Contact Me

If you would like to support the cause or learn more about my story, please contact me via email: info@iatrogenicendo.com 

I also took to social media to raise awareness of this unappreciated cesarean risk and I can be followed on: Facebook: @ iatrogenicendo and Twitter: #iatrogenicendo

Comments

  1. Thank you for your information and story. I am 5 1/2 years post c-section. I have had this incision pain for 4+ years. I was misdiagnosed until recently. An ultra sound and MRI confirmed a 2.5 centimeter mass that “May” be endometriosis. I self diagnosed myself and insisted on the MRI. I wonder if my weight gain since ceasing breast feeding is related to this (I had lost all my pregnancy weight to then gain it back and more!)
    I meet with a general surgeon in 2 weeks. Have you found anything else that has cured the growth or could prevented surgery? I would like to have more babies and am concerned about the disability that the surgery may cause.
    Do you still think you made the right decision to have the surgery? Did you ever regain use of your abs? Has the mass returned?
    My pain is so intense and I just feel like my body is broken. ( don’t feel well, can’t lose weight etc)
    Thank you for reading this and caring!
    Jennifer

    1. Hi Jennifer,

      Thank you for reading my story and sharing yours. I’m truly sorry to hear about your diagnostic and struggles. I’ve been there and it was hard to live in so much pain without any or clear medical treatment. While going through it I also had difficulties with my weigh. During that period I had to watch what I eat and kept up on my work-outs. Now without the endometrioma mass I’m back to my normal self, prior to cesarean.

      There are few medical treatments which slow down the growth but nothing gets rid of it besides surgery. I choose the surgery because that was the only way to remove my growing mass. I did not want to take any chances on experimenting with drugs that have many horrible side effect just to slow down the growth for the time being on the treatment. Since my surgery I’ve had an MRI and nonoccurrence of any abdomen endometrioma mass.

      A year since my surgery I’ve had many struggles that I’ve had to overcome. In my case as you probably have read surgeons had to remove an 8cm of my left abdominal rectus muscle. Living without my complete abdomen wall is a challenge. Medically there isn’t much studies done on this condition. In the past year I’ve been through a lot of doctors and physical therapists and I can finally say that I’ve found the right group of physician that are helping me on the right path to recovery. The missing abdomen muscle has had an impact on my lower back and hips. The spine has shifted to the right (opposite of the missing abdomen muscle) which made disks bulge on right and fibrocartilages to tear on my left.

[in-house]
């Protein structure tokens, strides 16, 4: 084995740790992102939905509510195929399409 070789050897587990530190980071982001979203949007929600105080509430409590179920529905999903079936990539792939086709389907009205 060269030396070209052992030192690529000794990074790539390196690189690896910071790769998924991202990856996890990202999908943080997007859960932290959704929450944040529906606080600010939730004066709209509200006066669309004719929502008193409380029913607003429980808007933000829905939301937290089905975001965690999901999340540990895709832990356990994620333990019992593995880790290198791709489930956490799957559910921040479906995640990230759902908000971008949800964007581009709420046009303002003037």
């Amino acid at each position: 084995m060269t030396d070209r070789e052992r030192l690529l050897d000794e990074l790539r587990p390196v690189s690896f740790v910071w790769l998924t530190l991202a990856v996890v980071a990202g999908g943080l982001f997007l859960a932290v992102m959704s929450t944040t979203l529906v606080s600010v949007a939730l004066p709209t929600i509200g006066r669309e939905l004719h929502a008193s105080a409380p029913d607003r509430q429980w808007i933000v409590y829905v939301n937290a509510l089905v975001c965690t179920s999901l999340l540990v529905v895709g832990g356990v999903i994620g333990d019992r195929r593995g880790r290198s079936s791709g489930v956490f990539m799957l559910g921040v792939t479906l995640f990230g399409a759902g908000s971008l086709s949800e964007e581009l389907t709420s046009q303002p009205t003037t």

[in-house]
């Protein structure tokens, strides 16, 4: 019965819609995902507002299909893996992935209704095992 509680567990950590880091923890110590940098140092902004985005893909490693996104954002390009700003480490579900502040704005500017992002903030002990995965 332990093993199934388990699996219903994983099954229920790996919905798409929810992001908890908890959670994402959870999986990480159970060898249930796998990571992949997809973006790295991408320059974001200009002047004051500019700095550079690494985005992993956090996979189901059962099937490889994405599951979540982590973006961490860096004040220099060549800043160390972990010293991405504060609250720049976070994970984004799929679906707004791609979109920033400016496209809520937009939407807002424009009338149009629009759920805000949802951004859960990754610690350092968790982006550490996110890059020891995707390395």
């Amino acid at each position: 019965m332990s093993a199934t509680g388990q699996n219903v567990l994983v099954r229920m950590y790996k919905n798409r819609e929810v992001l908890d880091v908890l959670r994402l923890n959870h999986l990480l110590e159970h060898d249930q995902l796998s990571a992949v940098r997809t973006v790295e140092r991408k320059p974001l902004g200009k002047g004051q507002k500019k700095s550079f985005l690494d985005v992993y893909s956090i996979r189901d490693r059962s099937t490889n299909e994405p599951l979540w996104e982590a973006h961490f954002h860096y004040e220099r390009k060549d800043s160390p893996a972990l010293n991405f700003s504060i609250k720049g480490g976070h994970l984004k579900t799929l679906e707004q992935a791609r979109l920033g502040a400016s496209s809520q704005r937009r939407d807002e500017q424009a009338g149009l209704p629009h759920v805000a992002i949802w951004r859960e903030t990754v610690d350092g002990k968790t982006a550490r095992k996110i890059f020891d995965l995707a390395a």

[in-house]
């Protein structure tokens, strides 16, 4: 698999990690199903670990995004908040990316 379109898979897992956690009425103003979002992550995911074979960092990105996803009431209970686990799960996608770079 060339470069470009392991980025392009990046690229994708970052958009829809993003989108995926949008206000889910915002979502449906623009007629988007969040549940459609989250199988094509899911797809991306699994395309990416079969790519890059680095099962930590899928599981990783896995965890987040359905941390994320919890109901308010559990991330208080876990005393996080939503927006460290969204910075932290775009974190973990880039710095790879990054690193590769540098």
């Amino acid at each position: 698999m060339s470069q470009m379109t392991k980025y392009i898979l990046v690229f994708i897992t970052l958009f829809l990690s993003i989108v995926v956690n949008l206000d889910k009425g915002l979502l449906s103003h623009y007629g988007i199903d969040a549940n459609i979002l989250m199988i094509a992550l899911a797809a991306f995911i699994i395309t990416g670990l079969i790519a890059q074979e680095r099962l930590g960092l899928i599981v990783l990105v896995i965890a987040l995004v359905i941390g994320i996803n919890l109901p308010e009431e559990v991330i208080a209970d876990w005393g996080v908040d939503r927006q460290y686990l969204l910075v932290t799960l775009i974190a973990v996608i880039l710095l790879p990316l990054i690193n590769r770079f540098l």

Even with my current situation I would still would still opt for surgery. They pain I’ve endured living with the endometrioma mass is far greater than what I’m experiencing right now. I’m hoping the first year post-surgery was the hardest impact on my body and I’m on my way to recovery. I truly believe and have faith that my body will readjusting to its current condition. Advances In Medical Technology will come shortly. Just this year the U.S. Department of Defense-funded a study in muscle regrowth. Looks promising, all five people in the study who suffered serious leg injuries have been able to regrow the muscle tissue in their legs.

      My advice to you is that whatever you decide, always do your own research and get a second doctor opinion. Remember that endometrioma mass is progressive, it grows and the pain only gets worst with time.

      Take care,
      Ana

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